But ironically enough, by the very same token, I believe that if the 1977 movie stood alone, Star Wars would be more popular, more revered and more respected today. That's right: not less of a classic. More of a classic.

This is the conundrum. When it first appeared, this strange little movie from out of nowhere carried a tremendous freshness and purity. It really took us to a galaxy far, far away, and made us believe we were only seeing a small fragment of a complete world. It was easy for the viewer to put himself in the place of Luke, Han and Leia, using our imaginations to fill in the unseen details and intriguing backstories. When the later episodes came along to tell us the rest of the story, all of that immediately and irrevocably changed. The act of enriching and deepening the mythology also diminishes its universality and destroys that original purity that was so very much a part of the first film's appeal.

As the canon of Star Wars develops and grows more complex, the casual audience's willing participation and suspension of disbelief begins to wane. Cynicism sets in as viewers begin to question apparent contradictions and implausibilities. Think how it became stock fodder for stand-up comedians that everyone in Star Wars is somehow secretly related. First Obi-Wan and Yoda forbid Luke to confront Vader so he can complete his Jedi training, but they right turn around say Luke will become a Jedi only when he confronts Vader -- so which is it? And how come the Empire built another Death Star just so the rebels could blow it up again?

The original Star Wars was easily accessible without any prior knowledge. The episodes are progressively more challenging, built upon the audience's recollection and awareness of previous plot elements, and in the case of the prequels, subsequent plot elements as well. In other words, if you fully understood the story of Star Wars in 1977, you were cool. If you fully understand the story of Star Wars in 2007, you are a nerd.

So that's why I contend that Star Wars would be considered more of a timeless classic today if it consisted of only that one film. Though incomplete and underdeveloped it would still retain that 1977 purity, left clean and immaculate for three decades. Star Wars would merit higher respect among film critics and cineastes, sitting more comfortably alongside the likes of Casablanca and Gone With the Wind. Lucas would be admired for refusing to compromise the integrity of his visionary masterpiece with commercialized follow-ups. Conan O'Brien would have to find another group of movie fans to pick on for being obsessive geeks who live in their parents' basement and never kissed a girl, because Star Wars would never have become uncool.

Majik Market Star Wars ad If you're too young to remember this nostalgia-tinted "Star Wars purity" that I keep rhapsodizing about, I've got a perfect example to show you. The starwars.com site recently posted a video clip of a vintage 1977 commercial for Majik Market collectible cups, one of the very first merchandising items for the recently released movie. In all its cheap and unpolished glory, this ad represents a flawlessly preserved time capsule of old-school "Have you seen Stah Wahz?" excitement. Just listening to this dumpy guy in the Mister Rogers cardigan will remind you what it's all about. He's probably an actor reading a script, but his enthusiasm is utterly convincing. This guy loves the damn movie more than he can find words to articulate. Note how he's unencumbered by the quasi-incestuous nature of Leia's good-luck kiss for Luke. And it doesn't matter that he's unaware of the tragic history behind Darth Vader and Obi-Wan Kenobi. All he knows is that those laserswords were awesome. With all the millions spent in slick publicity and tie-ins for Revenge of the Sith, did any of those ads capture the same level of pure joy freely exhibited by the Majik Market schlub? Hell, no. And that time and place is gone forever.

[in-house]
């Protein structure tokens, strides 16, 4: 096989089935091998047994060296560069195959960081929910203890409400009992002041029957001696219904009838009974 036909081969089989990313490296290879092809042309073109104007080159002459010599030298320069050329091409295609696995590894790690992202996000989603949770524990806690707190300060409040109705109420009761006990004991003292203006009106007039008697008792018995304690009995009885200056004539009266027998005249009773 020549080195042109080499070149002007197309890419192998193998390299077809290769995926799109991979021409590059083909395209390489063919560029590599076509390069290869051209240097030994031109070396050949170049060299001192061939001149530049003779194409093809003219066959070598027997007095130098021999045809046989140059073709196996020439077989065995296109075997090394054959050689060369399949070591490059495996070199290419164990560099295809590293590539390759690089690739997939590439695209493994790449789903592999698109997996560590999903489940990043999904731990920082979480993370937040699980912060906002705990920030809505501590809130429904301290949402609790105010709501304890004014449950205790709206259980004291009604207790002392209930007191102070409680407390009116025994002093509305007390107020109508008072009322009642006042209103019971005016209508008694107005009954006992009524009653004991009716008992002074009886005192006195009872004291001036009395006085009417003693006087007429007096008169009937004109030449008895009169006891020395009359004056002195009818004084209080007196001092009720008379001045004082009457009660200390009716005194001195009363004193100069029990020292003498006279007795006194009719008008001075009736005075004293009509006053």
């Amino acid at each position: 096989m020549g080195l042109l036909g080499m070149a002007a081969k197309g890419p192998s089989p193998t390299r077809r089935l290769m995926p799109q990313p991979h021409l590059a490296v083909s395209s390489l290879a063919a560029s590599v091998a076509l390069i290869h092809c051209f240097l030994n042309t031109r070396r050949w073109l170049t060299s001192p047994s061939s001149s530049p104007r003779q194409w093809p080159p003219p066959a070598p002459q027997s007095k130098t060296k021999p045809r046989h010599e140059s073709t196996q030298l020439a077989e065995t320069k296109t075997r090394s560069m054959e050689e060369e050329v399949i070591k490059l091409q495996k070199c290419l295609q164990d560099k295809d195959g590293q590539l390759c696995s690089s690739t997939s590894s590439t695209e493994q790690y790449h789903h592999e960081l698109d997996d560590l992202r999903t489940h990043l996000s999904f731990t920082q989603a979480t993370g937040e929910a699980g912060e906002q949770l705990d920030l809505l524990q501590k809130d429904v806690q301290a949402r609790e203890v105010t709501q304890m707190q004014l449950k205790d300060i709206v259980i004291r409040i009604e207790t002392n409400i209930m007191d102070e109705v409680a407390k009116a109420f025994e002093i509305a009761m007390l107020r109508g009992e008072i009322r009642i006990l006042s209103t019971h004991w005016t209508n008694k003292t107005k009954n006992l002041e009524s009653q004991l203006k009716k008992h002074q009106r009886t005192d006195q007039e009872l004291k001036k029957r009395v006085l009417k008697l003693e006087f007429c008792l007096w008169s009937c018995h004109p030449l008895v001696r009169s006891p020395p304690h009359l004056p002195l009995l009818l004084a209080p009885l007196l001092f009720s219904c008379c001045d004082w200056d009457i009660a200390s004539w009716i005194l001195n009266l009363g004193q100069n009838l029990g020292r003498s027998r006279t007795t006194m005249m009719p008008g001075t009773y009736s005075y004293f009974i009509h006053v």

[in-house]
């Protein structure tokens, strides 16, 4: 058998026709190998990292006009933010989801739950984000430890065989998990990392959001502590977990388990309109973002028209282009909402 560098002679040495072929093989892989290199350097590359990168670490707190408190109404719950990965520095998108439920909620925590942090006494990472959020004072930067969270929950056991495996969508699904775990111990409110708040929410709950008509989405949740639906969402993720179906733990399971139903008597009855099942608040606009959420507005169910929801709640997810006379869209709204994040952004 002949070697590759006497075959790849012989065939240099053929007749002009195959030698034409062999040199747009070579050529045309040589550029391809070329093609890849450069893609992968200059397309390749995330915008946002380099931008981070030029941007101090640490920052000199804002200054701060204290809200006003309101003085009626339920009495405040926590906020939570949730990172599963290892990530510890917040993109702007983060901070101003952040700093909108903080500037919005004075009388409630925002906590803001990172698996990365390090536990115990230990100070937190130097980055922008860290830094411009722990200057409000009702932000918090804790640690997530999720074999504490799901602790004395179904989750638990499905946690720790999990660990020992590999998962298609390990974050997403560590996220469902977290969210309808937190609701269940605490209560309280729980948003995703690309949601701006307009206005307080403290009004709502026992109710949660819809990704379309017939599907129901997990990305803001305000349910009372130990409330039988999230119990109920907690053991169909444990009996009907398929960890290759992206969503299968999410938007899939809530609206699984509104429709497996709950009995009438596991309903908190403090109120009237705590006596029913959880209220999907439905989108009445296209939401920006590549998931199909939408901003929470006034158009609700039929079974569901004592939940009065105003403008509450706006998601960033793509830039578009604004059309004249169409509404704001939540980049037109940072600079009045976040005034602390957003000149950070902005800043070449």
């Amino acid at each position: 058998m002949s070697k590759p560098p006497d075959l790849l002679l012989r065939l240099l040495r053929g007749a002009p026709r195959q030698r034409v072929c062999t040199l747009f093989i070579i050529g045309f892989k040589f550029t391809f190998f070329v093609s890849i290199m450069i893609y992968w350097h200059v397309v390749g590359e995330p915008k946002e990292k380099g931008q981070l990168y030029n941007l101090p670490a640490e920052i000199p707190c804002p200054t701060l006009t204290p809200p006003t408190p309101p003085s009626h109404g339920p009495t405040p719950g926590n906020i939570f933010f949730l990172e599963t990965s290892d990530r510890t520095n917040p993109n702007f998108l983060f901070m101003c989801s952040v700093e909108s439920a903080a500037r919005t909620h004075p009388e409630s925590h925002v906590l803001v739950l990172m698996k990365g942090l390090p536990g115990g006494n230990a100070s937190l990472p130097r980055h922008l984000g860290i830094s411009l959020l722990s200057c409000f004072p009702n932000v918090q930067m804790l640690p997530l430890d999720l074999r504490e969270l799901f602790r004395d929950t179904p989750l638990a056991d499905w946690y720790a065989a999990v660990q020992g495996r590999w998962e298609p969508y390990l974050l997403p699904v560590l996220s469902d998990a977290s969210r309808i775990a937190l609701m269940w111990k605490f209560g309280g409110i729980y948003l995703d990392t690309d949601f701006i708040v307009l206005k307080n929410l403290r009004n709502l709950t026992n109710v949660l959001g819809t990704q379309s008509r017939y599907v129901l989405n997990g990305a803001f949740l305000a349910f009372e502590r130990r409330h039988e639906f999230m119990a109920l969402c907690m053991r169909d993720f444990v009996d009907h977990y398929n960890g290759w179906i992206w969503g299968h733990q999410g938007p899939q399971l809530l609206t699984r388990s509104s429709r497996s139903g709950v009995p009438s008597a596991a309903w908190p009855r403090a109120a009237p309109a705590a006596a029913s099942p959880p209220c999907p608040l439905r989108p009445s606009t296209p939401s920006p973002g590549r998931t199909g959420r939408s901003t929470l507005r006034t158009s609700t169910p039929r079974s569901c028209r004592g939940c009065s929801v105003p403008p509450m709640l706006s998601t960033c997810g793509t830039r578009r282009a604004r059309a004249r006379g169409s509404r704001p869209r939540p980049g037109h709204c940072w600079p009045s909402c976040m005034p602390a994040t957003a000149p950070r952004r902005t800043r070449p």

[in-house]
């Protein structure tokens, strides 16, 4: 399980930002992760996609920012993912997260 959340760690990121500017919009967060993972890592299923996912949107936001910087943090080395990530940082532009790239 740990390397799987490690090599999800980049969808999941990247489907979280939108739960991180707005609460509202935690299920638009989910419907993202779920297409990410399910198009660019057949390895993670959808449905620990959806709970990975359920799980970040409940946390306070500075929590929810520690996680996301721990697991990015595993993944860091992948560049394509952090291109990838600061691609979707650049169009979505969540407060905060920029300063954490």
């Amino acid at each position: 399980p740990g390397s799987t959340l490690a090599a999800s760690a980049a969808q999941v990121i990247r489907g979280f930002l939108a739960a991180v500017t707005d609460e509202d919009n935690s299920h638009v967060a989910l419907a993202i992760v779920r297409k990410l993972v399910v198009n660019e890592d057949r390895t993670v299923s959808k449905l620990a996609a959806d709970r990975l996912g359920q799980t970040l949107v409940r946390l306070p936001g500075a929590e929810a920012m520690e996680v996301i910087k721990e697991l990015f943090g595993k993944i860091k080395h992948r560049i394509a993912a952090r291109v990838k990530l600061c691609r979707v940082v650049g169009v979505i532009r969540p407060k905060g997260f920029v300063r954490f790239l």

But what we can do is remember that original thrill and try to keep some vestige of that flame burning in our appreciation for Star Wars. It's all too easy to be cynical and forget what a mind-blow this movie was back in the day. Like any true fan worth his weight in bantha poodoo, I'll be watching it once again on May 25th. But I won't be watching the digitally restored 2004 DVD, and I won't be watching last year's shoddy non-anamorphic release of the unaltered original. Nor will I be pulling out my old laserdiscs or VHS tapes to kick it O.G. style, fo' shizzle.

No, I shall be watching the best version of Star Wars currently available in any format in the world, the Darth Editous Ultimate Edition. This is a skillfully crafted fan edit that deletes the troublesome "Special Edition" additions, leaves in the agreeable enhancements and beautiful restoration, and corrects dozens of tiny mistakes that have always been present in the film. And it's all in proper 2.35:1 anamorphic widescreen and 5.1 Dolby Digital. Please don't ask me to send you a copy, and please don't buy it from anyone. That would be against the law, and you'll just have to find out for yourself where you might download it for free.

I only mention the Darth Editous edition because thereby hangs a parable about real Star Wars fans and our passionate devotion. We take the best of the old, the best of the new, mix it all together, quit complaining, shut up, and simply enjoy.

And when I assert that Star Wars would hypothetically be more popular and beloved if there had only ever been one movie, of course I'm not suggesting that everyone would feel that way. I meant in the estimation of society at large. I know that I wouldn't be as huge a fan as I am in this reality -- I'd still have fond memories of the 1977 film, but I wouldn't have so much of a reason to be koo-koo about it well into adulthood. And I know equally well that there would be a large and vocal contingent of malcontents endlessly whining about that no-talent Lucas failing to get off his lazy ass and make some more movies about Luke Skywalker and Darth Vader, declaring with hatred and vitriol that his neglect of those untold further adventures constituted a criminal violation of their childhood.

Some things you just can't change.

Happy birthday, Star Wars.

Cinema